Welcoming Remarks by Mr. Abdulaziz Almuzaini
, Director of the UNESCO Geneva Liaison Office
, at the opening of the Panel Discussion “World Programme for Human Rights Education: What focus for the 4th Phase?”
Tuesday 6 March 2018
Palais des Nations
H.ExcE.. Ambassador Maurizio Serra, Permanent Delegate of Italy to the UN Office in Geneva,
Distinguished Moderator and Members of the Panel,
Ladies and Gentlemen,
It is my great pleasure to welcome you all to today’s panel discussion on the World Programme for Human Rights Education.
The UNESCO Geneva Office is pleased to join this timely activity, initiated by the NGO Working Group on Human Rights Education and Learning and co-sponsored by the States Platform on Human Rights Education and Training.
At the outset, allow me to thank all supporters and advocates of human rights education from governments, the civil society and international organizations.
Our debate is taking place in the context of the celebration of the 70th Anniversary of the adoption of the Universal Declaration of Human Rights.
The celebration efforts would be however be incomplete if different stakeholders would do not fulfil the commitments set forth in the 2030 Agenda for Sustainable Development, in particular in SDG 4.7, which stresses the imperative of global citizenships values in building more peaceful, inclusive and democratic societies.
In this global endeavor, UNESCO is playing its role, by helping to develop policies and strategies and by identifying good practices to advance the objectives of the Education 2030 in general and human rights education in particular.
The adoption of the “World Programme for Human Rights Education” in December 2004 was an important milestone.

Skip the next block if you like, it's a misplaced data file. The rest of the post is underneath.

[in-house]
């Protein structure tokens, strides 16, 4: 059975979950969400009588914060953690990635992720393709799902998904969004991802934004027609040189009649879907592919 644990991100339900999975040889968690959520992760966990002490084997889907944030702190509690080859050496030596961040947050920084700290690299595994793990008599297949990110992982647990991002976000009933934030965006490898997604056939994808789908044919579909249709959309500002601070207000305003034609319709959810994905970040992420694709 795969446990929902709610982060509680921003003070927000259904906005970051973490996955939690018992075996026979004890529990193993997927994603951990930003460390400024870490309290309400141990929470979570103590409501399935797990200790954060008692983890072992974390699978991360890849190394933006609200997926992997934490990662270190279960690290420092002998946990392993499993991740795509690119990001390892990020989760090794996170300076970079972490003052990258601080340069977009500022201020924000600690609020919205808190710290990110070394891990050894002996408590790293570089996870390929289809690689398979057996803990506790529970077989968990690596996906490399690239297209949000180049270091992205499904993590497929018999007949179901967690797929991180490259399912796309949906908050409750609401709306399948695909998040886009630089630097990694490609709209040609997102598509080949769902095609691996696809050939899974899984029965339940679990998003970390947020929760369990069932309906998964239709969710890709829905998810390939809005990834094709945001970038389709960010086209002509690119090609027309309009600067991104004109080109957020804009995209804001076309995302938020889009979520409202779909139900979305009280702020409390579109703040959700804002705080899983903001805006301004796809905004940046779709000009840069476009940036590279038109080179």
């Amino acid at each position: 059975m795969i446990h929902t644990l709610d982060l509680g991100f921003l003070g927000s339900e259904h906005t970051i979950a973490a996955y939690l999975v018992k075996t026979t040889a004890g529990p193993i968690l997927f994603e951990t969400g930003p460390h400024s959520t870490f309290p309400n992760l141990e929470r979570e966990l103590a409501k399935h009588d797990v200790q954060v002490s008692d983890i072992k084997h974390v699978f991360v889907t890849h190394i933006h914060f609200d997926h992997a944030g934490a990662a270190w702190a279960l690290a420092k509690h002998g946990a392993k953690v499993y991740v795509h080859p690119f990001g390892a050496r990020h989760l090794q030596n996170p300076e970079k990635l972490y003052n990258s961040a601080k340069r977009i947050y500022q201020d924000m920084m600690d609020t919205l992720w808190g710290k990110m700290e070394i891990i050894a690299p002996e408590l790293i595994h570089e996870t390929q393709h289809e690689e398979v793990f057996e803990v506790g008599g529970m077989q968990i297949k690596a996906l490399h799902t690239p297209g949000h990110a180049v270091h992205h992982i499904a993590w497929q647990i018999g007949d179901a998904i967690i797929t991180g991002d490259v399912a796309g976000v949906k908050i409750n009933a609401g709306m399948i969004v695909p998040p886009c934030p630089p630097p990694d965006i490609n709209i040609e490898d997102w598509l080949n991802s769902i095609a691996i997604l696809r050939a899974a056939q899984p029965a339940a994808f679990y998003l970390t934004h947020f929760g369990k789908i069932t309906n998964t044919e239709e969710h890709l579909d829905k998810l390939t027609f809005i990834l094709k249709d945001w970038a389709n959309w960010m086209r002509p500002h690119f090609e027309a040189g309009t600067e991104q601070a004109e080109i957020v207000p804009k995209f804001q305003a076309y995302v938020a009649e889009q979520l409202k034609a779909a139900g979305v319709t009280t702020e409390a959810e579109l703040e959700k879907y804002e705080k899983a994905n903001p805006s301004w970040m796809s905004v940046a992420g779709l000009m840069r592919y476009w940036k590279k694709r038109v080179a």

The global action undertaken throughout its three phases hasve been critical to raise awareness and galvanize support to the implementation of the “UN Declaration on Human Rights Education and Training”.
We need indeed to reinforce and expand the achievements made over the last three phases of the World Programme. Sustainability in our action is vital for strengthening the respect for human rights and fundamental freedoms.
At the same time, we should look forward and adjust the focus of our action to the rapidly-changing world which is marked by numerous turbulences.
Education, notably human rights education, should be adapted to the needs of today’s world.
Human rights education should help empower young women and men to become active citizens in facing and resolving global challenges and contributing to make their societies just, peaceful and resilient. It should also help learners develop critical thinking, while showing respect for diversity.
I am confident that your deliberations today will be rich and will result in innovative ideas and approaches to nurture our collective reflection on the future focus of human rights education and training.
Thank you for your attention.